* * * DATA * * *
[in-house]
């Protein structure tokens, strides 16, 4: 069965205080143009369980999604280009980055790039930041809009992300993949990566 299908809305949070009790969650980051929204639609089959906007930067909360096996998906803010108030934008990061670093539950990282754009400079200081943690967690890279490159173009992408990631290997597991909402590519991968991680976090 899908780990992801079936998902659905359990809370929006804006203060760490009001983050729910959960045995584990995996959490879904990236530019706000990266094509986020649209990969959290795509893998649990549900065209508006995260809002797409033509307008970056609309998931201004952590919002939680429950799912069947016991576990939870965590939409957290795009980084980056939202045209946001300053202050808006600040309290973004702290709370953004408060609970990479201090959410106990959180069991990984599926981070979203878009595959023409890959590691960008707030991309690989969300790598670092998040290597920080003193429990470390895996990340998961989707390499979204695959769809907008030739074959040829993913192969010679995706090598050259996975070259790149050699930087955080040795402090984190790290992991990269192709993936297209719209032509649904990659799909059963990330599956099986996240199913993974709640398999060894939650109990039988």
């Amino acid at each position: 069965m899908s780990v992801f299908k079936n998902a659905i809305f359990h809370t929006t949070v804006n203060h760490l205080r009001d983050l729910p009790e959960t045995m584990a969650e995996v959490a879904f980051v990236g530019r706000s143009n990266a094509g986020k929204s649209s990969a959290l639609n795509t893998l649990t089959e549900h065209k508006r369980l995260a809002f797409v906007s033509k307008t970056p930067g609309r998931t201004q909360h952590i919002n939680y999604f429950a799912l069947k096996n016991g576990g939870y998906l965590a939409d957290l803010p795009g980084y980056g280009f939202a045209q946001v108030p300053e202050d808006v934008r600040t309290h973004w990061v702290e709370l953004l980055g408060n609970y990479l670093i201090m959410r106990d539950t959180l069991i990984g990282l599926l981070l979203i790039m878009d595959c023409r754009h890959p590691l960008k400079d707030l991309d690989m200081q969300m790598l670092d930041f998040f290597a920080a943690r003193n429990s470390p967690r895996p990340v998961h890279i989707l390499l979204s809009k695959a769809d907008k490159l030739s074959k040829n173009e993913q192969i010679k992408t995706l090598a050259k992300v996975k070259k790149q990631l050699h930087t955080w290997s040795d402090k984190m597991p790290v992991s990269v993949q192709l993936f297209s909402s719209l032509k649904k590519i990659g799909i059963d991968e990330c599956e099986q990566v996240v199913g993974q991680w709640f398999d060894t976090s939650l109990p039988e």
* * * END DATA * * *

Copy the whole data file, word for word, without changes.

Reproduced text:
[in-house]
């Protein structure tokens, strides 16, 4: 069965205080143009369980999604280009980055790039930041809009992300993949990566 299908809305949070009790969650980051929204639609089959906007930067909360096996998906803010108030934008990061670093539950990282754009400079200081943690967690890279490159173009992408990631290997597991909402590519991968991680976090 899908780990992801079936998902659905359990809370929006804006203060760490009001983050729910959960045995584990995996959490879904990236530019706000990266094509986020649209990969959290795509893998649990549900065209508006995260809002797409033509307008970056609309998931201004952590919002939680429950799912069947016991576990939870965590939409957290795009980084980056939202045209946001300053202050808006600040309290973004702290709370953004408060609970990479201090959410106990959180069991990984599926981070979203878009595959023409890959590691960008707030991309690989969300790598670092998040290597920080003193429990470390895996990340998961989707390499979204695959769809907008030739074959040829993913192969010679995706090598050259996975070259790149050699930087955080040795402090984190790290992991990269192709993936297209719209032509649904990659799909059963990330599956099986996240199913993974709640398999060894939650109990039988």
């Amino acid at each position: 069965m899908s780990v992801f299908k079936n998902a659905i809305f359990h809370t929006t949070v804006n203060h760490l205080r009001d983050l729910p009790e959960t045995m584990a969650e995996v959490a879904f980051v990236g530019r706000s143009n990266a094509g986020k929204s649209s990969a959290l639609n795509t893998l649990t089959e549900h065209k508006r369980l995260a809002f797409v906007s033509k307008t970056p930067g609309r998931t201004q909360h952590i919002n939680y999604f429950a799912l069947k096996n016991g576990g939870y998906l965590a939409d957290l803010p795009g980084y980056g280009f939202a045209q946001v108030p300053e202050d808006v934008r600040t309290h973004w990061v702290e709370l953004l980055g408060n609970y990479l670093i201090m959410r106990d539950t959180l069991i990984g990282l599926l981070l979203i790039m878009d595959c023409r754009h890959p590691l960008k400079d707030l991309d690989m200081q969300m790598l670092d930041f998040f290597a920080a943690r003193n429990s470390p967690r895996p990340v998961h890279i989707l390499l979204s809009k695959a769809d907008k490159l030739s074959k040829n173009e993913q192969i010679k992408t995706l090598a050259k992300v996975k070259k790149q990631l050699h930087t955080w290997s040795d402090k984190m597991p790290v992991s990269v993949q192709l993936f297209s909402s719209l032509k649904k590519i990659g799909i059963d991968e990330c599956e099986q990566v996240v199913g993974q991680w709640f398999d060894t976090s939650l109990p039988e």